Lyons's position between the Saône and the Rhône, so advantageous in terms of transportation, is impressively conveyed in this plan view from a steep bird's-eye perspective. The city's oldest surviving church, the Romanesque Benedictine abbey of Saint-Martin-d'Ainay, consecrated in 1107, is visible in the centre of the city, together with the part Romanesque, part Gothic cathedral of Saint-Jean. Through its close trade links with Italy, but also as a consequence of the Italian Wars (1494-1559), Lyons became a centre of humanism and printing in the late 15th and early 16th century. In the 16th century the city's proximity to Geneva resulted in increased exposure to Protestant ideas, and in 1562-1563 Lyons was even taken by Protestants. In 1536 Francis I awarded Lyons the monopoly for weaving gold, silver and silk textiles and thereby fuelled the growth of the silk industry that from the 16th century onwards would make Lyons France's first "industrial town". More than half the population of Lyons earned their living from silk. Faience production also increased from 1512. (Taschen)

Date of the first edition: 1572
Date of this map: 1582

Copper engraving
Size: 34 x 48cm (13.3 x 18.7 inches)
Verso text: Latin
Condition: Contemporary old coloured, centrefold split reinforced.
Condition Rating: B+
References: Taschen, Braun and Hogenberg, p.64.

From: Civitates Orbis Terrarum, Liber Primus. Köln, Gottfried von Kempen, 1582. (Van der Krogt 4, 41:1.1(1582))

Braun G. & Hogenberg F. and the Civitates Orbis Terrarum.

The Civitates Orbis Terrarum, or the "Braun & Hogenberg", is a six-volume town atlas and the greatest book of town views and plans ever published: 363 engravings, sometimes beautifully coloured. It was one of the best-selling works in the last quarter of the 16th century. Georg Braun wrote the text accompanying the plans and views on the verso. A large number of the plates were engraved after the original drawings of Joris Hoefnagel (1542-1600), who was a professional artist. The first volume was published in Latin in 1572, the sixth volume in 1617. Frans Hogenberg created the tables for volumes I through IV, and Simon van den Neuwel created those for volumes V and VI. Other contributors were cartographer Daniel Freese, and Heinrich Rantzau. Works by Jacob van Deventer, Sebastian Münster, and Johannes Stumpf were also used. Translations appeared in German and French.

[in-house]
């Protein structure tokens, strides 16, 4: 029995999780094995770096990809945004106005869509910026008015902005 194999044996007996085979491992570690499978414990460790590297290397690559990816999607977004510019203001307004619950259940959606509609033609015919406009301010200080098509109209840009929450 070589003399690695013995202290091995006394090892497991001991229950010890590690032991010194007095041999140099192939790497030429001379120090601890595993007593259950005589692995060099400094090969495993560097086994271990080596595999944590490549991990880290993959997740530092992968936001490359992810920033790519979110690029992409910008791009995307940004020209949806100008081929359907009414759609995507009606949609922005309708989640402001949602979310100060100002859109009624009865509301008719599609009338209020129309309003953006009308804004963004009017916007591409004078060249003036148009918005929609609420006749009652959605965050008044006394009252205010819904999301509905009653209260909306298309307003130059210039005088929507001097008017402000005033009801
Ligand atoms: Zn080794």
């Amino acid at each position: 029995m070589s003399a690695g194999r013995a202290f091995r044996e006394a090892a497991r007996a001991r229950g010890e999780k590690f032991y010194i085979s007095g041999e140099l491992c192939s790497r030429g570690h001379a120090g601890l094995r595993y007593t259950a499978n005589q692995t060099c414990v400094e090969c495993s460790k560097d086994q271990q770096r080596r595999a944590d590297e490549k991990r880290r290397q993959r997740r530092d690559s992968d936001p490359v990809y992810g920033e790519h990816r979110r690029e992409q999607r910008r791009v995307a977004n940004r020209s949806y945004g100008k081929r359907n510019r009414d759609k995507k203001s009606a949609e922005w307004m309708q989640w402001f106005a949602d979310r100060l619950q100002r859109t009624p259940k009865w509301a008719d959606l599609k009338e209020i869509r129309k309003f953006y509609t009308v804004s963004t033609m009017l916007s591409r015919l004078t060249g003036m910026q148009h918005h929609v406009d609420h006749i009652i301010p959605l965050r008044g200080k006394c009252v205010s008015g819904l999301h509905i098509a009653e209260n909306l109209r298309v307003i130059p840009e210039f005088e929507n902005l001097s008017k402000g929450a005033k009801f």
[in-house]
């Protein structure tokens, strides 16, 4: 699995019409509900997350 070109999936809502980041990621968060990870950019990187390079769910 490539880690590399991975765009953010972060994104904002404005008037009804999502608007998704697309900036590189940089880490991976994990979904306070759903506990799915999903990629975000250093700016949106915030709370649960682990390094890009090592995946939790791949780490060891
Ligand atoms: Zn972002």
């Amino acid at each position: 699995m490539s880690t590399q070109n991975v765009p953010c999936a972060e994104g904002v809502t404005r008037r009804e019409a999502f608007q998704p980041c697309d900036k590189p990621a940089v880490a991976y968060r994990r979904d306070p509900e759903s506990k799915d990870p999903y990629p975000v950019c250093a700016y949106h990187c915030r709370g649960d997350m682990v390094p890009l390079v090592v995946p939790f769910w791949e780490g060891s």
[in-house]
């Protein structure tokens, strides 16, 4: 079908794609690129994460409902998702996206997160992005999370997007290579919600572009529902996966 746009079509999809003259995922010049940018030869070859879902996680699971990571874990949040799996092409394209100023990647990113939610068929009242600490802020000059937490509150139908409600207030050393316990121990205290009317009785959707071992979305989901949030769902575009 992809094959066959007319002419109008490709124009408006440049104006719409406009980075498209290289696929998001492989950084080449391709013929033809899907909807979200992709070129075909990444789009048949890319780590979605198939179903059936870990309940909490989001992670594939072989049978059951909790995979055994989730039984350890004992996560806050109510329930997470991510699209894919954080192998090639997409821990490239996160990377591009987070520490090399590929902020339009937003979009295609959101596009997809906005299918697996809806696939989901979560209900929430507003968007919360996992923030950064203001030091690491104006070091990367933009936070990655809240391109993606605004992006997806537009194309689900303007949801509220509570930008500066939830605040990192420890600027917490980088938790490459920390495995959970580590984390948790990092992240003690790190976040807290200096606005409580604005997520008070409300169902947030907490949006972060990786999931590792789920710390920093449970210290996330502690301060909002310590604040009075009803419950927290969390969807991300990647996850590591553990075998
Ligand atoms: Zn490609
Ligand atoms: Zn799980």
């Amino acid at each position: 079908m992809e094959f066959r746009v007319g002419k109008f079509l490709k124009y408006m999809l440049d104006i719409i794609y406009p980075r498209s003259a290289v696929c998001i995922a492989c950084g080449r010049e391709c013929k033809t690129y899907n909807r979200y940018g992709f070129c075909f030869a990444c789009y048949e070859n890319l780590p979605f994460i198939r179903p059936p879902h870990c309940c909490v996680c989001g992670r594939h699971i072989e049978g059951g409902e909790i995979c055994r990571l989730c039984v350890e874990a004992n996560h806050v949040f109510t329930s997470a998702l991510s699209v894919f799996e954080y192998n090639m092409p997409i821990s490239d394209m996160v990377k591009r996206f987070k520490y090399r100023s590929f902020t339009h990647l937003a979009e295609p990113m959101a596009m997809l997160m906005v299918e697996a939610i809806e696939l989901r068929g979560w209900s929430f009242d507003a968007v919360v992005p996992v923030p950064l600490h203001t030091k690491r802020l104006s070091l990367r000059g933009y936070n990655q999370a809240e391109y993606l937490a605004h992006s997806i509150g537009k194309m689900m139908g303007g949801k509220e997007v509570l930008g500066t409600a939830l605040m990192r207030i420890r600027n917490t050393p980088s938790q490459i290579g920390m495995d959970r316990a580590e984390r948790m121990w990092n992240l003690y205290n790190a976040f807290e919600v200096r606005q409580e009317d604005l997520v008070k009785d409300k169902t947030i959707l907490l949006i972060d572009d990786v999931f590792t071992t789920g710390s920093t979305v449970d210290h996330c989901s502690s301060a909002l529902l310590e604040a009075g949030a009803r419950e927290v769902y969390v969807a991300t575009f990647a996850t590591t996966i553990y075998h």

Following the original publication of Volume 1 of the Civitates in 1572, seven further editions of 1575, 1577, 1582, 1588, 1593, 1599 and 1612 can be identified. Vol.2, first issued in 1575, was followed by further editions in 1597 and in 1612. The next volumes appeared in 1581, 1588, 1593, 1599 and 1606. The German translation of the first volume appeared from 1574 on and the French edition from 1575 on.

Several printers were involved: Theodor Graminaeus, Heinrich von Aich, Gottfried von Kempen, Johannis Sinniger, Bertram Buchholtz and Peter von Brachel, who all worked in Cologne.

Georg Braun (1541-1622)

Georg Braun was born in Cologne in 1541. After his studies in Cologne he entered the Jesuit Order as a novice. In 1561 he obtained his bachelor's degree and in 1562 his Magister Artium. Although he left the Jesuit Order, he studied theology, gaining a licentiate in theology.

Frans Hogenberg (1535-1590)

Frans Hogenberg was a Flemish and German painter, engraver, and mapmaker. He was born in Mechelen as the son of Nicolaas Hogenberg.

By the end of the 1560s Frans Hogenberg was employed upon Abraham Ortelius's Theatrum Orbis Terrarum, published in 1570; he is named as engraver of numerous maps. In 1568 he was bannend from Antwerp by the Duke of Alva and travelled to London, where he stayed a few years before emigrating to Cologne. There he immediately embarked on his two most important works, the Civitates published from 1572 and the Geschichtsblätter, which appeared in several series from 1569 until about 1587.

Thanks to such large scale projects as the Geschichtsblätter and the Civitates, Hogenberg's social circumstances improved with each passing year. He died as a wealthy man in Cologne in 1590.